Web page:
When Our Sex is Bad

How to tell him he's lousy in bed?

How to tell him he’s lousy in bed?

We all know that deep love and intimacy seal the deal when it comes to longevity and commitment in a relationship. We also know that relationships suffer from a number of negative issues including poor communication, inattention, infidelity, abuse, boredom and this list can go on. What happens, however, when the sex is really bad? Many individuals may not mind complaining about a cheating, abusive or disloyal spouse but how many of us want to complain about bad sex? On a good day, many of us adults who do have sex behave as if we don’t and even for those of us who do, admitting that we’re having problems in this area is akin to acknowledging some type of adult failure; or so we think.

I was made very aware of this sexual disconnect among adults only too recently. While promoting my book “How To Have Mind Blowing Sex Without Losing Your Brain” it was amusing to note the embarrassed stares, self-conscious giggles or incredulous glances away from the book’s title by a number of adults passing by. This of course included married couples. It was obvious that in spite of our society’s seeming openness about sex, many adults are still uncomfortable confronting their own sexuality. If some of us remain so deeply embarrassed by sex, how then do we navigate the turbulent waters of a sexual relationship where the sex is bad with a capital B? Do some of us even know what bad sex is? Are we even remotely in touch with our own sexual needs and desires? Are we informed by good sexuality education or are we still operating at the level of sexual myths and conjecture?

If we’re to specifically improve the quality of our sexual relationship and if we’re to enhance the overall quality of our relationship with our spouse, then honest communication about the state of our sex is imperative. One of the complexities of relationships is that although we can have a very loving partner who meets our needs in several ways, that individual can still be pretty lousy in the sack. When It comes down to it, however, when we’re in love and our heart is in the right place, great sex is not something we want to experience with someone else; we want to experience it with the one we have committed to. How then can we move our sex from bad to good?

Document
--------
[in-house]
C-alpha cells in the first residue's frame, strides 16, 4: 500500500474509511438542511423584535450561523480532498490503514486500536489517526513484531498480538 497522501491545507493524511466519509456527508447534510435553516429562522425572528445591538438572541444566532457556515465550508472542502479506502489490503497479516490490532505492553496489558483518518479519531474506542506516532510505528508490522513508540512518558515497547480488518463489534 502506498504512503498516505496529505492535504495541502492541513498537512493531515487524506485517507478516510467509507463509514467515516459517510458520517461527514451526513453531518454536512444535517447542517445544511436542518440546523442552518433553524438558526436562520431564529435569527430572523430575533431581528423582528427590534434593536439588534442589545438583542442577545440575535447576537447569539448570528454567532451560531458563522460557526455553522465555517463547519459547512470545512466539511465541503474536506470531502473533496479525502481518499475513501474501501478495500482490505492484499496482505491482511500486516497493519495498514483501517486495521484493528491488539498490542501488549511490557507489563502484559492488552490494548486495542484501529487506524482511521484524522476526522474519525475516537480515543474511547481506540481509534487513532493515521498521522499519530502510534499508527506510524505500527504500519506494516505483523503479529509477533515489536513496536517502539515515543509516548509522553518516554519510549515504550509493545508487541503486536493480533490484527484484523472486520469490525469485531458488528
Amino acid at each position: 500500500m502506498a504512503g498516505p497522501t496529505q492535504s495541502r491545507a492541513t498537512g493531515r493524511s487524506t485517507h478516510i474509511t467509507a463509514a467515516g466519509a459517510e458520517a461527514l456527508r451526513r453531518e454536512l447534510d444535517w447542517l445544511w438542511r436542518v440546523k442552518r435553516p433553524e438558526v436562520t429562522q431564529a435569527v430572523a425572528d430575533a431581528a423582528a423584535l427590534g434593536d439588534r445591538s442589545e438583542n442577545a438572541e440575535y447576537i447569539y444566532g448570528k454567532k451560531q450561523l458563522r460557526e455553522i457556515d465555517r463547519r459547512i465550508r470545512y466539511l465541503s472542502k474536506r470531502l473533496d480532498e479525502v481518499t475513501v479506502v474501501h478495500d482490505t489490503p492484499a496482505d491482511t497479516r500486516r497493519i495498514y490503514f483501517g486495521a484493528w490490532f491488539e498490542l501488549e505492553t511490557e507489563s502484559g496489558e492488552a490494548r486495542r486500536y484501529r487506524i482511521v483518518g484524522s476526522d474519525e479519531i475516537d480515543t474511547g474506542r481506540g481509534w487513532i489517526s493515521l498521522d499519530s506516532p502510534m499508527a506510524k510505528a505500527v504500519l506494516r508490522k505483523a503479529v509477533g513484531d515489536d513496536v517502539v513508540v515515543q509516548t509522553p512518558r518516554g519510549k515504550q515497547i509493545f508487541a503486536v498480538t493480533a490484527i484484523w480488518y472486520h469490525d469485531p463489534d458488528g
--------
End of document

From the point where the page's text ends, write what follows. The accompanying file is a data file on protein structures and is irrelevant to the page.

1. Clarify what we want: knowing what we’re looking for in our sexual relationship is the first step on the journey towards ridding ourselves of bad sex. This means being in-tuned with our own bodies, including our sexual needs and preferences. If we’re holding residual shame and embarrassment about how our body looks, if we’ve never looked at our genitals and remain clueless about our own pleasure centres, then chances are, we’re in no position to articulate our desires. Being in-tuned sexually therefore involves acknowledging and accepting our sexuality. This can strengthen our sexual confidence and reduce the sense of trepidation which can keep us silent in the face of dissatisfaction.

2. Communicate clearly but sensitively: Acknowledging our own needs can embolden us to share what is necessary with our partner. Communication in this area should not be designed to humiliate, thereby fostering a sense of inadequacy. We want our guy to know that satisfying us is within his reach and that together, we can learn to enrich our sexual experience for the benefit of us both. If for example, the male partner is plagued with premature ejaculation, working together to overcome this challenge can enhance the quality of sex for both individuals. Communication should also seek to affirm the positive aspects of the relationship first, before zeroing in on the inadequacies. We should never seek to convey a sense of hopelessness.

3. Release Inhibitions: Sometimes our sex is bad because we’re too uptight; we haven’t learnt the fine art of surrendering to the moment. Our inhibitions and skewed expectations can keep us locked into a zone of performance-anxiety which makes our intimate time with our partner both stilted and burdensome. Understanding that our sexual success is not one-sided but demands our own participation and cooperation can be a significant step in the right direction. This can release the burden of responsibility we as women can sometimes place on our spouse to “give” us an orgasm and encourages us to “own” our sexual pleasure. A more participatory approach can add some much needed zest to our love life, opening it up to exciting experimentation, which in turn has the potential to improve its overall quality.